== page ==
Boeing is predicting that Latin American airlines will need 1,730 airplanes worth $120 billion over the next 20 years, according to an analysis presented earlier this week at the Latin America Airfinance Conference in Rio de Janeiro.
Air travel within Latin America will grow 6.6% during this period, well above the world average growth of 5% - second only to China’s 8.8% forecasted growth rate.
The ‘Current Market Outlook’ is Boeing’s analysis of the future of commercial aviation over the next 20 years. Compiled annually, it presents global and regional insights into aviation growth.
“What our analysis shows is Latin America’s rich aviation history will continue with robust, above-average growth,” said Michael Barnett, Boeing’s director of Marketing for Latin America. “In fact, we forecast air travel within the region will increase at a rate second only to China, demonstrating continued regional vitality.”
Deliveries to airlines in Latin America will represent approximately 4% of the deliveries measured by dollar value worldwide between 2006 and 2025.
Over the next 20 years, Boeing predicts that deliveries of new airplanes in Latin American will consist of:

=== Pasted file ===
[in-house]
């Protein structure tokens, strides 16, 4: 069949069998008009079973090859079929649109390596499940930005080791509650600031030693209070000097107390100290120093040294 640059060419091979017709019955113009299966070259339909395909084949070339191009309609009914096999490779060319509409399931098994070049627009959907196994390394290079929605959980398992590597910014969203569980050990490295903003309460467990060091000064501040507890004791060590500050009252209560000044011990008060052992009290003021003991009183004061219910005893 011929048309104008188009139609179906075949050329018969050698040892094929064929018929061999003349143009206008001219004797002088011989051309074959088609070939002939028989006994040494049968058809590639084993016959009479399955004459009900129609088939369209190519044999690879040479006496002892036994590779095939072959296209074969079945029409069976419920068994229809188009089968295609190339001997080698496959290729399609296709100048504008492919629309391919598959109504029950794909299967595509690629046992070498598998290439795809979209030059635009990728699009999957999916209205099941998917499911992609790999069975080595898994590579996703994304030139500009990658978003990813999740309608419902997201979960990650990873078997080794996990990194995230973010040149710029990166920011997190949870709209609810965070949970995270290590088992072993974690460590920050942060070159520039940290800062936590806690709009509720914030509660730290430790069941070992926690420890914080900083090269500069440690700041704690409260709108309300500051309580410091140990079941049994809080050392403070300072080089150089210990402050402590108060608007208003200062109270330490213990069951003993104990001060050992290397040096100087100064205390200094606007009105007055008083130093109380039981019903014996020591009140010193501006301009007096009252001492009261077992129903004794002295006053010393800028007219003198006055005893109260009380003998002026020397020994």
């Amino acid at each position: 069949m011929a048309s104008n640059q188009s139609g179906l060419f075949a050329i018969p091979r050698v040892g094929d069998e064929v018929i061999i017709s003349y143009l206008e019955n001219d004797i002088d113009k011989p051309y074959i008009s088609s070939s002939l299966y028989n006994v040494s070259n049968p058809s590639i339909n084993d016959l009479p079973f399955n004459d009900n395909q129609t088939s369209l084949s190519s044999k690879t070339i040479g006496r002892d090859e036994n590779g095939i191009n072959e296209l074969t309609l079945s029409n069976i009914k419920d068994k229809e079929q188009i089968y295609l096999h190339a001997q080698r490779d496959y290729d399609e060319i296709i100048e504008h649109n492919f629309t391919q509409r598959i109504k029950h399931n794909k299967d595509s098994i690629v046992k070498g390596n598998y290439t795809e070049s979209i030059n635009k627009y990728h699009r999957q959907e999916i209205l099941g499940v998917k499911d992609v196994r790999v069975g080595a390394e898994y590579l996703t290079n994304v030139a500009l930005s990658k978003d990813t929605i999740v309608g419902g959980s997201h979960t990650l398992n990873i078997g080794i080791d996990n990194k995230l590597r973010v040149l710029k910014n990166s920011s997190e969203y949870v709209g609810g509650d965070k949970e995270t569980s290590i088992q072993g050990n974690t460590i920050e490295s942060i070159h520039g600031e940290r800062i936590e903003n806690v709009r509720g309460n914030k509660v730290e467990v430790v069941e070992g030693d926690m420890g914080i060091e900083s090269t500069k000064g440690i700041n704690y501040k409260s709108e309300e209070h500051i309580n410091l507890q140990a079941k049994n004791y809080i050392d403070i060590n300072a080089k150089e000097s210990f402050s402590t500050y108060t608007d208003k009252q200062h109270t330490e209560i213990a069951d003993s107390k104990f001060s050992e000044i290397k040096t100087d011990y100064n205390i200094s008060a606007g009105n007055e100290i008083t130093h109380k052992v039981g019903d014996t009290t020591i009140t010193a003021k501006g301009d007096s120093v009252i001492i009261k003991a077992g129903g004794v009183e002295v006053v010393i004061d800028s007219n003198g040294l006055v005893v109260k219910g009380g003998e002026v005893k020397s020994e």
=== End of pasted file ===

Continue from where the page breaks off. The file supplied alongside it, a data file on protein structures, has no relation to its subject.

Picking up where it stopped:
- 8% regional jets - less than 90 seats
- 80% single-aisle airplanes - 90 seats and above
- 12% twin-aisle airplanes - 200-400 seats, tri-class, and
- Less than 1% airplanes 747-size or larger - more than 400 seats, tri-class
Combined with the retained fleet and used airplane acquisitions, these new deliveries will result in a Latin America commercial airplane fleet of over 2, 420 airplanes by 2026.
The Boeing Latin America Current Market Outlook projects that single-aisle and twin-aisle airplanes in the 100 to 350-seat categories will account for almost all of the regional growth in air travel over the next 20 years.
Worldwide, Boeing forecasts a $2.8 trillion market for new commercial airplanes over the next 20 years and projects a need for approximately 28,600 new commercial airplanes (passenger and freighter), doubling the world fleet by 2026. The vast majority of these new airplanes the company believes will be in the single-aisle (90 seats and above) and twin-aisle (200-400 seats) categories.